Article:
there are teams already in governments around the world brainstorming about
their side of this equation.

Nerves rattled by highly suspicious Windows Update

Lauren Weinstein <>
Wed, 30 Sep 2015 12:03:01 -0700

  People around the world are receiving a highly suspicious software
  bulletin through the official Windows Update, raising concerns that
  Microsoft's automatic patching mechanism may be broken or, worse, has been
  compromised to attack end users.  This Web search, which queries the
  random-appearing string included in the payload, suggests that it's being
  delivered to people in multiple regions. The same unexplained and almost
  certainly unauthorized patch is being reported in a variety of online
  posts, including this one hosted by Microsoft. The updates appear to be
  coming directly from servers that are cryptographically certified to be
  part of Microsoft's Windows Update system.

Not clear what's going on here yet.

France pushes for global surveillance (EFF)

Lauren Weinstein <>
Thu, 1 Oct 2015 21:13:31 -0700
France's Government Aims to Give Itself--and the NSA--Carte Blanche to
Spy on the World [EFF via NNSquad]

  By legalizing France's own plans to spy on the rest of the world, France
  would take a step to establishing the NSA model as an acceptable global
  norm. Passing the law would undermine France's already weak surveillance
  protections for its own citizens, including lawyers, journalists and
  judges. And it would make challenging the NSA's practices far more
  difficult for France and other states.

You'll recall France is also pushing for its "Right To Be Forgotten"
censorship to apply globally.

Michael Chertoff on encryption, etc. (HuffPost)

Lauren Weinstein <>
Sat, 3 Oct 2015 08:04:46 -0700

  If you can't lock your door, you can't maintain the privacy of your
  home. If you can't encrypt your phone, you can't keep your personal data
  private, either. As tech companies and law enforcement agencies clash over
  encryption, security and privacy, a former Bush administration official is
  coming down forcefully on the side of technology that supports civil
  liberties rather than erodes them.  Michael Chertoff, who served under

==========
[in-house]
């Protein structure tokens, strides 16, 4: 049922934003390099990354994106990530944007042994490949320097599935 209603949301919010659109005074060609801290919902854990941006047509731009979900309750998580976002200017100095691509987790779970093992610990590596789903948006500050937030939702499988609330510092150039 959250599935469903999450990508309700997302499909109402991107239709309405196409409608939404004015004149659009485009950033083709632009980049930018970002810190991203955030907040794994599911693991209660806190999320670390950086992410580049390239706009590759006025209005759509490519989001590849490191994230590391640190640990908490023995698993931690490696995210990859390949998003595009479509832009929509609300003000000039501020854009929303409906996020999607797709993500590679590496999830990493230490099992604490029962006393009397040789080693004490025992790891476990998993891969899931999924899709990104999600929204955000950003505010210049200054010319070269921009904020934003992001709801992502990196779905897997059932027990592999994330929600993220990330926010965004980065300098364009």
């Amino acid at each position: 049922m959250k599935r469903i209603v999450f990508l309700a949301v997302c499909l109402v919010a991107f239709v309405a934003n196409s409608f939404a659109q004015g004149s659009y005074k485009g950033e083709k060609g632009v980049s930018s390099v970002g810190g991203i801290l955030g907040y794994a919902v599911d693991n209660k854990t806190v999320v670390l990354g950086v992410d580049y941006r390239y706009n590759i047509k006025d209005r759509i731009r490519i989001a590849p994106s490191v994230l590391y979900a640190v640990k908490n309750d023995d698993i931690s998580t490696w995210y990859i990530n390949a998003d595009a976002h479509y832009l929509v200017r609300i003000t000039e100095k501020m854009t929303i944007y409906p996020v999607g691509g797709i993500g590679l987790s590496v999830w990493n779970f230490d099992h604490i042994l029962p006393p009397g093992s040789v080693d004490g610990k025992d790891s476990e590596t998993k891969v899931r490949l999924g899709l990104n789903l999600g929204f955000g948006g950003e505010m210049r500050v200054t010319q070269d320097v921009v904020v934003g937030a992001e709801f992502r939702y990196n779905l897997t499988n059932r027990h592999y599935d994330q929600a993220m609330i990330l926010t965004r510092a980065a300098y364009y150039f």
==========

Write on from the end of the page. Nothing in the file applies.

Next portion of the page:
President George W. Bush as the nation's second Secretary of Homeland
  Security, suggested to The Huffington Post that using encryption to keep
  your data or messages personal is like having a quiet, private
  conversation between friends.

Chertoff is an interesting character. Given his actions in the Bush
administration, one would not necessarily have predicted his current
stance on these issues.

Experian hack exposes 15 million people's personal information (The Guardian and Ars Technica)

"David Farber" <>
Thu, 1 Oct 2015 17:54:18 -0400
*The Guardian*, 1 Oct 2015>

Dan Goodin, Ars Technica, 1 Oct 2015:

Gigabytes of user data from hack of Patreon donations site dumped online (Dan Goodin)

Monty Solomon <>
Fri, 2 Oct 2015 02:11:49 -0400
Dan Goodin, Ars Technica,  1 Oct 2015
The inclusion of source code and databases suggest breach was extensive.

A billion Android phones are vulnerable to new Stagefright bugs (Dan Goodin)

Monty Solomon <>
Fri, 2 Oct 2015 02:17:46 -0400
Dan Goodin, Ars Technica, 1 Oct 2015
Stagefright 2.0 comes as Android users were still recovering from
Stagefright 1.

Drop-dead simple exploit completely bypasses Macs malware Gatekeeper (Dan Goodin)

Monty Solomon <>
Fri, 2 Oct 2015 02:26:58 -0400
Dan Goodin, Ars Technica, 30 Sep 2015
A key limitation makes it trivial for attackers to skirt Gatekeeper

UN proposes massive Internet censorship (WashPo)

Lauren Weinstein <>
Fri, 2 Oct 2015 15:37:25 -0700
The United Nations has a radical, dangerous vision for the future of the Web

  At one point toward the end of the paper, the U.N. panel concludes that
  "political and governmental bodies need to use their licensing
  prerogative" to better protect human and women's rights, only granting
  licenses to "those Telecoms and search engines" that "supervise content
  and its dissemination."  In other words, the United Nations believes that
  online platforms should be (a) generally responsible for the actions of
  their users and (b) specifically responsible for making sure those people
  aren't harassers.  Regardless of whether you think those are worthwhile
  ends, the implications are huge: It's an attempt to transform the Web from
  a libertarian free-for-all to some kind of enforced social commons.